Home / Opinion / Op-Ed / Tom Reed: The dignity of developing our workforce

Tom Reed: The dignity of developing our workforce

President Donald Trump recently highlighted the power of apprenticeships as a pathway to fulfilling careers.

“American citizens have worked every job, every occupation, no matter what it might be—no matter how grueling, how challenging, or even how dangerous,” he said during his weekly address.

His message was there is dignity in every honest job, and there (are) good paying career opportunities available now—and you don’t need to run up tens of thousands of dollars of debt earning a four-year college degree to get those jobs.

I agree every American should have the opportunity to have an honest day’s work and a meaningful career to support themselves.  That’s why I recently introduced the Leveraging and Energizing America’s Apprentice Programs, or LEAP Act, with U.S. Rep. Linda Sanchez, D-Calif. The bill is designed to increase apprenticeships through a new federal tax credit for employers.

There are millions of jobs available in this country, waiting for someone with the right skills to do the work. I see this right in Upstate New York as I visit with manufacturers. Many companies struggle to find workers with the correct training to fill the available jobs. Expanding apprenticeships is a common- sense, bipartisan solution to enhance job opportunities for in-demand career fields such as manufacturing, health care, information technology and skilled trades.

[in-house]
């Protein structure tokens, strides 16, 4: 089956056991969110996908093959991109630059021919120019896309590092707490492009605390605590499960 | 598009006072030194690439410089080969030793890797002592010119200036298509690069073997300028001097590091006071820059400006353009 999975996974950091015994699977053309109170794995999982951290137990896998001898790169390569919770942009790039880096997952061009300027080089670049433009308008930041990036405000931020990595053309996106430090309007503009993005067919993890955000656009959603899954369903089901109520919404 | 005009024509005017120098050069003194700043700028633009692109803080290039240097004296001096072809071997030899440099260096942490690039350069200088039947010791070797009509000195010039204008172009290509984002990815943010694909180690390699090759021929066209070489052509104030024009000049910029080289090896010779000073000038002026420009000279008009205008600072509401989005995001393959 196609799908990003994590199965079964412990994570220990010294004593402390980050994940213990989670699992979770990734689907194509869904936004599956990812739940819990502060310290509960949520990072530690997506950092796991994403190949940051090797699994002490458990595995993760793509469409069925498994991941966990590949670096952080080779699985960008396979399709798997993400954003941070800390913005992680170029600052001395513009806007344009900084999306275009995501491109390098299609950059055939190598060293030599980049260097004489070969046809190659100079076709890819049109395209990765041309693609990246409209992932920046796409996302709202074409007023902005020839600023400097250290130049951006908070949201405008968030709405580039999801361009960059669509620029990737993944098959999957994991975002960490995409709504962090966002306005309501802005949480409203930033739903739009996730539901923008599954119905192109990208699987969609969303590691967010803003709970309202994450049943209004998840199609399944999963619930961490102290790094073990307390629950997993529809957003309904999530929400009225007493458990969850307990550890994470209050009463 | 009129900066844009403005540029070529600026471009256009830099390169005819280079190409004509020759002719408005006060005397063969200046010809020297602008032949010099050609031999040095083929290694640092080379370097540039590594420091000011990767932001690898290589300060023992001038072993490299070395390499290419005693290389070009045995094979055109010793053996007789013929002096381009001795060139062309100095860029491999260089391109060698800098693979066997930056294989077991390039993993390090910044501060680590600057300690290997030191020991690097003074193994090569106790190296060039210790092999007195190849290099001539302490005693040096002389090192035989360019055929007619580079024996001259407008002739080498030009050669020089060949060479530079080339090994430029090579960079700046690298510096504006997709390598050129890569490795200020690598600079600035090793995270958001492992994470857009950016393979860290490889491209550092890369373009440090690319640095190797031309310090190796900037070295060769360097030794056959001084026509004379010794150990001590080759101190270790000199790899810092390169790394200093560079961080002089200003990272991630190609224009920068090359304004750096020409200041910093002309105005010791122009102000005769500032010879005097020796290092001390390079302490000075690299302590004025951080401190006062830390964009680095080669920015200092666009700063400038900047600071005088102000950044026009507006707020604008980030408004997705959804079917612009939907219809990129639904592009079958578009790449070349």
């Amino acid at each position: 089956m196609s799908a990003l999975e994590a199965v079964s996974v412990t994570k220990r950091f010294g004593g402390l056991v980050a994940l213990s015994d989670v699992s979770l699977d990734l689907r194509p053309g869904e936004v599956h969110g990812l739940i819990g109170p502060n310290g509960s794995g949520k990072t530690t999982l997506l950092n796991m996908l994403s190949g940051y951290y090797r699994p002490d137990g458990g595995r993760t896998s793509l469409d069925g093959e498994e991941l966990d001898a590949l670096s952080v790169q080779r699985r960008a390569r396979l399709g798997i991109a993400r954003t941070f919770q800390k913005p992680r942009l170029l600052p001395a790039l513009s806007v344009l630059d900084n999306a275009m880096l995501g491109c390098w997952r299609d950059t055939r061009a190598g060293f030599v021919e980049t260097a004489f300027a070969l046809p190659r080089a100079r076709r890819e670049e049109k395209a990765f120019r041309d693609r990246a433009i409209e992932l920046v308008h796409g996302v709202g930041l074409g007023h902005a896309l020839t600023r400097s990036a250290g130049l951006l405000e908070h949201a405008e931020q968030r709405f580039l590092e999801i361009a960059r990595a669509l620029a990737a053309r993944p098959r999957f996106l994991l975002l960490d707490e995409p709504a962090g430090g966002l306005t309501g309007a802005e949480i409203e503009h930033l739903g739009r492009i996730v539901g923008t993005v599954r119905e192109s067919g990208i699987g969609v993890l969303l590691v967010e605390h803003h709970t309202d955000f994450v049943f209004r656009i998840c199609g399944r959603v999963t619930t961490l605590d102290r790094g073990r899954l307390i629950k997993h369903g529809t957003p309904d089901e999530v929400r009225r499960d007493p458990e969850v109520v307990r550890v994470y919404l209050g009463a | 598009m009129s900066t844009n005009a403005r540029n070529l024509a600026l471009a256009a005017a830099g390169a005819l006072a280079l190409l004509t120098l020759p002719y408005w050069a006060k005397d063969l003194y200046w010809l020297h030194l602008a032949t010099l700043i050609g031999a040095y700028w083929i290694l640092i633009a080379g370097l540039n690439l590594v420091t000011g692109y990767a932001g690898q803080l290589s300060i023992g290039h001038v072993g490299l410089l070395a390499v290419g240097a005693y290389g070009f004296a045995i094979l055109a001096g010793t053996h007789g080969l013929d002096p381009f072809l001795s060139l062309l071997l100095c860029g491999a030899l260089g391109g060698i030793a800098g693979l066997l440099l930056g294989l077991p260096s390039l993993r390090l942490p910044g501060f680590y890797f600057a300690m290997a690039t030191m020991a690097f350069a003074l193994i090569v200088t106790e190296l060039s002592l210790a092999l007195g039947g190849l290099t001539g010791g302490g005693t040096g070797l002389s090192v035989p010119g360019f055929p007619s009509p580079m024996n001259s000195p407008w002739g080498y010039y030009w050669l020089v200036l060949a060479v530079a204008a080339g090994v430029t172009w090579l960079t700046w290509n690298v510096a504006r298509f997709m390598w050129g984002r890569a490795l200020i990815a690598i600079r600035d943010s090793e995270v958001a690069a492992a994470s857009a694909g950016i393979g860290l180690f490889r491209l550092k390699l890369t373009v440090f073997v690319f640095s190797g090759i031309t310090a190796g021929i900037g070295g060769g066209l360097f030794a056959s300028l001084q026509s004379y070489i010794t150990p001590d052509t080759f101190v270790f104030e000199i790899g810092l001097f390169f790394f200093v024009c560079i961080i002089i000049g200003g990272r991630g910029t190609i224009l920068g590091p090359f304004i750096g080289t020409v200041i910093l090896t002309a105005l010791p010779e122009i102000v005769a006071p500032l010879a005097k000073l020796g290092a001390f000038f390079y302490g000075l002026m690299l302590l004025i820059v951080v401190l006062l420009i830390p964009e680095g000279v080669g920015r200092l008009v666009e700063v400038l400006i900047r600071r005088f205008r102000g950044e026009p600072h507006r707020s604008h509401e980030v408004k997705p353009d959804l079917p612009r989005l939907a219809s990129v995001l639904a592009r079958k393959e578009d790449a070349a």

We must work together to close this skills gap. To do this, Americans need access to training that will help launch their careers and set them on a path to productive, successful careers.

The LEAP Act would offer a federal tax credit for hiring new apprentices that are registered with the U.S. Department of Labor or a state apprenticeship agency. Participating businesses would receive $1,500 for apprentices under the age of 25 and $1,000 for apprentices over 25. There are roughly 25 employers in our region that have registered apprenticeship programs with the U.S. Department of Labor eligible for the tax credit. Now, apprenticeship programs will be encouraged to develop.

Job opportunities and economic growth do not come from politicians wearing suits in Washington, D.C. They come from employers and skilled laborers all across America, who work hard to enhance our economy.  However, we in Congress must do our part and work with the president to help enhance the ability of the private sector to ensure everyone has the opportunity to secure a good paying job and a better life in this country.

Rep. Tom Reed, R-Corning, represents the 23rd Congressional District, which includes Ontario, Seneca and Yates counties as well as much of the Southern Tier west of Binghamton.

(c) 2017 Rochester Business Journal. To obtain permission to reprint this article, call 585-363-7269 or email madams@bridgetowermedia.com

Leave a Reply

Your email address will not be published.


Check Also


Engineering students devise ideas to help people with disabilities (access required)

Three local college engineering teams have spent the last several months devising ways to help individuals with disabilities be more ...

Karen Webber is the President and Founder of Webber CPA, PLLC, located in Gates. (Kate Melton)

In tight market, firms get creative to find employees (access required)

The unemployment rate in the United States reached a record low in nearly 50 years in 2018 at 3.7 percent. ...